Jennings says comprehensive immigration reform is needed as Senate passes compromise drivers license bill

By Matthew Reichbach

The state Senate voted late Monday evening to pass a bill that would address fraud and tighten residency requirements for undocumented immigrants to receive drivers licenses. The bill still allows undocumented immigrants to earn drivers licenses, a sticking point that likely dooms the bill in both the House and from Governor Susana Martinez.

The bill passed on a 27-15 vote.

Senate President Pro Tem Tim Jennings (D-Roswell) said that this bill would be effective in stopping the instances of fraud that associated with the program that provides upwards of 80,000 licenses to drivers in New Mexico. New Mexico is one of three states that allows undocumented immigrants to legally drive.

He also said that it is not the place of New Mexico to create immigration policy.

“Our problem is a failed policy of the United States government,” Jennings said in a floor speech. He said the Congress needs to pass comprehensive immigration reform.

Sen. Steve Fischmann (D-Las Cruces) agreed and said, “We keep falling into the trap in our current immigration policy of making criminals out of everybody.”

Sen. Rod Adair (R-Roswell) disagreed, saying, “Drivers licenses are not a right, they are privileges.”

Martinez has indicated that she will not sign a bill if it allows an undocumented immigrant to legally drive in New Mexico. Even a Republican floor substitute brought by Sen. Bill Sharer (R-Farmington) would have failed to meet Martinez’s standard.

Sharer said that his proposed substitute is similar to the Utah system, which allows undocumented immigrants to receive drivers cards that do not function as identification for anything other than driving. In Utah, the drivers cards are clearly different than drivers licenses and state that they cannot be used for identification.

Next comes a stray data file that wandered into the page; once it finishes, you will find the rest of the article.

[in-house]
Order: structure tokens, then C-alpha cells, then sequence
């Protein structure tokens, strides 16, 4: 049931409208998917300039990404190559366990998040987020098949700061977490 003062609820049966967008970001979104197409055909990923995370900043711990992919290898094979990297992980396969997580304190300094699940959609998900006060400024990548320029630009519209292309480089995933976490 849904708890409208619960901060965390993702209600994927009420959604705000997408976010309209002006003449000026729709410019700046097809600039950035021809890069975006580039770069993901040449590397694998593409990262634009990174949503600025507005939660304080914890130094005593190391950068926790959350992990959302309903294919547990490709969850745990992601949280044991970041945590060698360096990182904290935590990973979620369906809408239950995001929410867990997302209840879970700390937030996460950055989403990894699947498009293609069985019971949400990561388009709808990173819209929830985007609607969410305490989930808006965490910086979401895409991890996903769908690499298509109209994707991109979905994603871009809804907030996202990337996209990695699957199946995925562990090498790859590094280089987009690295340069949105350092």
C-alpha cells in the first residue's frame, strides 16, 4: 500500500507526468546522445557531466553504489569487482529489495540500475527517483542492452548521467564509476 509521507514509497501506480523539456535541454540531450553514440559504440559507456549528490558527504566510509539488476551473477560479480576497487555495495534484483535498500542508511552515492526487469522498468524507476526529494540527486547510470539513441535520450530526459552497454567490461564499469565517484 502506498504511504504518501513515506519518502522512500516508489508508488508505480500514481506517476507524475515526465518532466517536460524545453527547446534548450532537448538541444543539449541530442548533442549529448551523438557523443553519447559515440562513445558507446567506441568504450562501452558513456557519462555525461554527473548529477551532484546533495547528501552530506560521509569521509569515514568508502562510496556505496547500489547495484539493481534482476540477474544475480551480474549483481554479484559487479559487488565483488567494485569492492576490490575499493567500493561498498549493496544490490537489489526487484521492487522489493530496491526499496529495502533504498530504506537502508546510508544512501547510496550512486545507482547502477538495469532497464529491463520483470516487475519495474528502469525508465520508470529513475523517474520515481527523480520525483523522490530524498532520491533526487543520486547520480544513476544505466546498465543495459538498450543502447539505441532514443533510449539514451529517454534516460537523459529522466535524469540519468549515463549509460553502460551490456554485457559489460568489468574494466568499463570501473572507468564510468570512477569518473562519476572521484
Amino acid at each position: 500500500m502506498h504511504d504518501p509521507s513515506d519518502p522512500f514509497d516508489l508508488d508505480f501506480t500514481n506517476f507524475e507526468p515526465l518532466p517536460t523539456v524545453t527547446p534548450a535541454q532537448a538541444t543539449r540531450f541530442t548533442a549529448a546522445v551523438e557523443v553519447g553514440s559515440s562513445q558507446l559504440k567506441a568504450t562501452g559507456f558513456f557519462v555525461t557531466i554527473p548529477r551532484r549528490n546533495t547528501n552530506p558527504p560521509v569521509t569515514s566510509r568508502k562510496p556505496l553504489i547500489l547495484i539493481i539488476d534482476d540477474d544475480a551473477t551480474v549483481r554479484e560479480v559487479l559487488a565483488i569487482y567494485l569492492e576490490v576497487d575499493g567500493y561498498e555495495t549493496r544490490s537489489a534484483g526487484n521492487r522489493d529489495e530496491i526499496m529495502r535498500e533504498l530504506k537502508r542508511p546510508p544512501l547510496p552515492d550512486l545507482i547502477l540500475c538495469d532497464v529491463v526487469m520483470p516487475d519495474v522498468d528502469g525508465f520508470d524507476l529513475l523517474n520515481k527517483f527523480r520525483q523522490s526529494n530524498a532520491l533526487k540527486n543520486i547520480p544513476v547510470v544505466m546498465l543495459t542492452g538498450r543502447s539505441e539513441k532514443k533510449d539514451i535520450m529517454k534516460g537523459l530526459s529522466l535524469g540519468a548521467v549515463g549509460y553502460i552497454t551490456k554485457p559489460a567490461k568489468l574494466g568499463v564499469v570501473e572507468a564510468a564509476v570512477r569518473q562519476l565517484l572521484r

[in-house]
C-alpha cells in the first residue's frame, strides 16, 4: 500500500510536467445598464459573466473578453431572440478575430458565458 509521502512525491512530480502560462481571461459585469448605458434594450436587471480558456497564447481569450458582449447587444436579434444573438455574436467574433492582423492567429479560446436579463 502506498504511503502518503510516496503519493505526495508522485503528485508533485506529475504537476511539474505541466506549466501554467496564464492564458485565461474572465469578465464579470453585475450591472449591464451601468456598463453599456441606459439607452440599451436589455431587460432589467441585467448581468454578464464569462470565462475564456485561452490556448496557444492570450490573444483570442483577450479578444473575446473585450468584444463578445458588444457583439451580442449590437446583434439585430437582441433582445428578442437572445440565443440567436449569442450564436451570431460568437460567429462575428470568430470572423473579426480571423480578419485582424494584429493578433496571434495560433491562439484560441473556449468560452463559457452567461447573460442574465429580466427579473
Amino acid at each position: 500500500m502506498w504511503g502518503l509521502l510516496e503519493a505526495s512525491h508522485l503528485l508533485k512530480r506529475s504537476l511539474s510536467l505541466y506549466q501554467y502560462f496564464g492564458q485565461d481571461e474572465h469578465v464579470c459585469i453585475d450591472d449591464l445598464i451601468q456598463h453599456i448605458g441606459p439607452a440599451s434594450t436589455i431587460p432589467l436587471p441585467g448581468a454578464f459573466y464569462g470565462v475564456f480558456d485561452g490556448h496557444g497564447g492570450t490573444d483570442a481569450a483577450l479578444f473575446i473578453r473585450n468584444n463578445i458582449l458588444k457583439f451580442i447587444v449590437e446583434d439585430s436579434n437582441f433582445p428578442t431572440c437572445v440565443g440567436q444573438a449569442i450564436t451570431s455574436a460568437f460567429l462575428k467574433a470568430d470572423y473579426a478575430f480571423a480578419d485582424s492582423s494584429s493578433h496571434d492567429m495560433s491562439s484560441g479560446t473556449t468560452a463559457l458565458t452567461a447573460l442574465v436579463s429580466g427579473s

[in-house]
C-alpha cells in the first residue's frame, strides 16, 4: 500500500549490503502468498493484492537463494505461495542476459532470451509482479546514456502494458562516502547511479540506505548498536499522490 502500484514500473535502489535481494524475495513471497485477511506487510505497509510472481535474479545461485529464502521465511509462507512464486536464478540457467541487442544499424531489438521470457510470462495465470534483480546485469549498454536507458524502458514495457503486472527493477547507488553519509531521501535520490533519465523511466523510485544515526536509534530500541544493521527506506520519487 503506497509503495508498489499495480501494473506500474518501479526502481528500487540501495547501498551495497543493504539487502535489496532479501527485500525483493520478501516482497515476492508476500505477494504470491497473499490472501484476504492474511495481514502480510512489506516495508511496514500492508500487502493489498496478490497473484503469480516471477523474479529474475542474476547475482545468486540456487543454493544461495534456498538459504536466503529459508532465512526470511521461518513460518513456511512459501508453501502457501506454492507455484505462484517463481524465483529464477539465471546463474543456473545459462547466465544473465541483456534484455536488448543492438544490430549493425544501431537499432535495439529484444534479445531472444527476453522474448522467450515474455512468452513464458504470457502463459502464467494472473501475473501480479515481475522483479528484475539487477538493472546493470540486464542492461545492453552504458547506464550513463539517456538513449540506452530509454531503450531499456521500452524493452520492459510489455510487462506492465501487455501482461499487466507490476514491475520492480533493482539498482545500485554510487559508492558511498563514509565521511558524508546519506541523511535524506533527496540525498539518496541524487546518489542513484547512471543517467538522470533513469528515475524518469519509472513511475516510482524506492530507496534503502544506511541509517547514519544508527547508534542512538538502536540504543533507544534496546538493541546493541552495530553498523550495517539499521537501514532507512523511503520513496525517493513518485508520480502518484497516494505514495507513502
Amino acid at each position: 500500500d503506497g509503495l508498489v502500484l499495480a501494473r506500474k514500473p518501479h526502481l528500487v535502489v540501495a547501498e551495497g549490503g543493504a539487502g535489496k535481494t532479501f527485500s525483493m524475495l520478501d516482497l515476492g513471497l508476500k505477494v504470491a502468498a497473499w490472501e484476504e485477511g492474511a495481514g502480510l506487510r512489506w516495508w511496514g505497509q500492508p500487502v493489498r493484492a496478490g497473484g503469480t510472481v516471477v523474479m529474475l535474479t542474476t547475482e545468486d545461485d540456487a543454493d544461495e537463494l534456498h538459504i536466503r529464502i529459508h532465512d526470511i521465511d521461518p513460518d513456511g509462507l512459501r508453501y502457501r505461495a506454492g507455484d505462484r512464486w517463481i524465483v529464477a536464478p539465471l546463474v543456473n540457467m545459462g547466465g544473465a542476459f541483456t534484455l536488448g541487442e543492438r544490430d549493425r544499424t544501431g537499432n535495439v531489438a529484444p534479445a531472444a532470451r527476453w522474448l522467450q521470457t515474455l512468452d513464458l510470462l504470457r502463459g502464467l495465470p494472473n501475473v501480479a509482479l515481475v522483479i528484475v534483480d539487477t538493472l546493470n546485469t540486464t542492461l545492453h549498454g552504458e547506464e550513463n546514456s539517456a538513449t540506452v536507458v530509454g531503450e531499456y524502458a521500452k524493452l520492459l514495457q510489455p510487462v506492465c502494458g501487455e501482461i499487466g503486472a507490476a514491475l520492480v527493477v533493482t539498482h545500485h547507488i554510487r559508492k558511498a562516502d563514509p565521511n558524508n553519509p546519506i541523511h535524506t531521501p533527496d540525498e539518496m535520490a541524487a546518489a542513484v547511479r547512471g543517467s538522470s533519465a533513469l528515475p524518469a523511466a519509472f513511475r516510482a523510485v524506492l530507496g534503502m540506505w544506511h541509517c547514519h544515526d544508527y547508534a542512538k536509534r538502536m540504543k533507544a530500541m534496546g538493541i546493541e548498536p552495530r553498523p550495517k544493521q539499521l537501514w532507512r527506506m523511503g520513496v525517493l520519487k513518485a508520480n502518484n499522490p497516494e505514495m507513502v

A similar proposal to Sharer’s amendment failed in the House failed on a 33-37 vote.

The Senate bill now heads to the House, where prospects are dim as time runs out in the session which ends on Thursday at noon.

In many ways, the drivers license debate is echoing the debate of last year, as Clearly New Mexico (and many others) previously predicted.

House passes bill to repeal drivers licenses for undocumented immigrants

By Matthew Reichbach

The State House of Representatives passed a House Bill 103 today, a measure sponsored by Rep. Andy Nuñez (I-Hatch) and supported by Governor Susana Martinez, which would repeal the 2003 law that allows undocumented immigrants to receive drivers licenses in the state of New Mexico. The 45 – 25 approval vote bettered last session’s 42 – 28 margin.

The three hour debate focused largely on floor substitute bills for, or amendments to, the legislation.

Much of that debate time was devoted to a floor substitute, sponsored by Majority Leader Ken Martinez (D-Grants), which tracked with the Senate “compromise” substitute that emerged during the 2011 regular session. It would have continued to allow undocumented immigrants to receive drivers licenses, but would have stiffened penalties for fraud.